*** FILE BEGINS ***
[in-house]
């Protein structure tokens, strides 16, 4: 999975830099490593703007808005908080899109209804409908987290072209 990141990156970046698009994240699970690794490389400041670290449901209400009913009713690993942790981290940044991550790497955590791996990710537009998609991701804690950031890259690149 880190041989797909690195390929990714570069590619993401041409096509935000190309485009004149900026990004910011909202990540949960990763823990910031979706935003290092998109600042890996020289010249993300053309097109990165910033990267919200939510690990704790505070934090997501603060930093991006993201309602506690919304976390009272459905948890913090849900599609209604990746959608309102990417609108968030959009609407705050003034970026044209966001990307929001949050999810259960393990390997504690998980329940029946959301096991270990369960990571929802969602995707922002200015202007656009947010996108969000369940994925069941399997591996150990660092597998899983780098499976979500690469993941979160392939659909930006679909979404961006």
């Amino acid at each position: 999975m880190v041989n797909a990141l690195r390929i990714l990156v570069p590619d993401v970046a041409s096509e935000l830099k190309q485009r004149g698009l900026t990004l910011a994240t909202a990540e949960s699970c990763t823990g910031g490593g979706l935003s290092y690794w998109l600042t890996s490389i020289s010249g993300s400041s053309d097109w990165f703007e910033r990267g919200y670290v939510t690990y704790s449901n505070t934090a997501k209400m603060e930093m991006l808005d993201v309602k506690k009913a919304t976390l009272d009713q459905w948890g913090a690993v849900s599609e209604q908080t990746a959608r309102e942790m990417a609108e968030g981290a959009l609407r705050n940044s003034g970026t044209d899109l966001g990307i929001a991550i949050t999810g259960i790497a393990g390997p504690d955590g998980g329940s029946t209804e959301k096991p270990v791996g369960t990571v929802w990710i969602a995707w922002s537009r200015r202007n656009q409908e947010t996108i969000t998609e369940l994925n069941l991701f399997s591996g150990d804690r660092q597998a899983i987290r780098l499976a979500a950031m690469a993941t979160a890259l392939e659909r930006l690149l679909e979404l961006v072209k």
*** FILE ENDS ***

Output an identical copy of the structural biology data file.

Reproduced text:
[in-house]
């Protein structure tokens, strides 16, 4: 999975830099490593703007808005908080899109209804409908987290072209 990141990156970046698009994240699970690794490389400041670290449901209400009913009713690993942790981290940044991550790497955590791996990710537009998609991701804690950031890259690149 880190041989797909690195390929990714570069590619993401041409096509935000190309485009004149900026990004910011909202990540949960990763823990910031979706935003290092998109600042890996020289010249993300053309097109990165910033990267919200939510690990704790505070934090997501603060930093991006993201309602506690919304976390009272459905948890913090849900599609209604990746959608309102990417609108968030959009609407705050003034970026044209966001990307929001949050999810259960393990390997504690998980329940029946959301096991270990369960990571929802969602995707922002200015202007656009947010996108969000369940994925069941399997591996150990660092597998899983780098499976979500690469993941979160392939659909930006679909979404961006």
């Amino acid at each position: 999975m880190v041989n797909a990141l690195r390929i990714l990156v570069p590619d993401v970046a041409s096509e935000l830099k190309q485009r004149g698009l900026t990004l910011a994240t909202a990540e949960s699970c990763t823990g910031g490593g979706l935003s290092y690794w998109l600042t890996s490389i020289s010249g993300s400041s053309d097109w990165f703007e910033r990267g919200y670290v939510t690990y704790s449901n505070t934090a997501k209400m603060e930093m991006l808005d993201v309602k506690k009913a919304t976390l009272d009713q459905w948890g913090a690993v849900s599609e209604q908080t990746a959608r309102e942790m990417a609108e968030g981290a959009l609407r705050n940044s003034g970026t044209d899109l966001g990307i929001a991550i949050t999810g259960i790497a393990g390997p504690d955590g998980g329940s029946t209804e959301k096991p270990v791996g369960t990571v929802w990710i969602a995707w922002s537009r200015r202007n656009q409908e947010t996108i969000t998609e369940l994925n069941l991701f399997s591996g150990d804690r660092q597998a899983i987290r780098l499976a979500a950031m690469a993941t979160a890259l392939e659909r930006l690149l679909e979404l961006v072209k």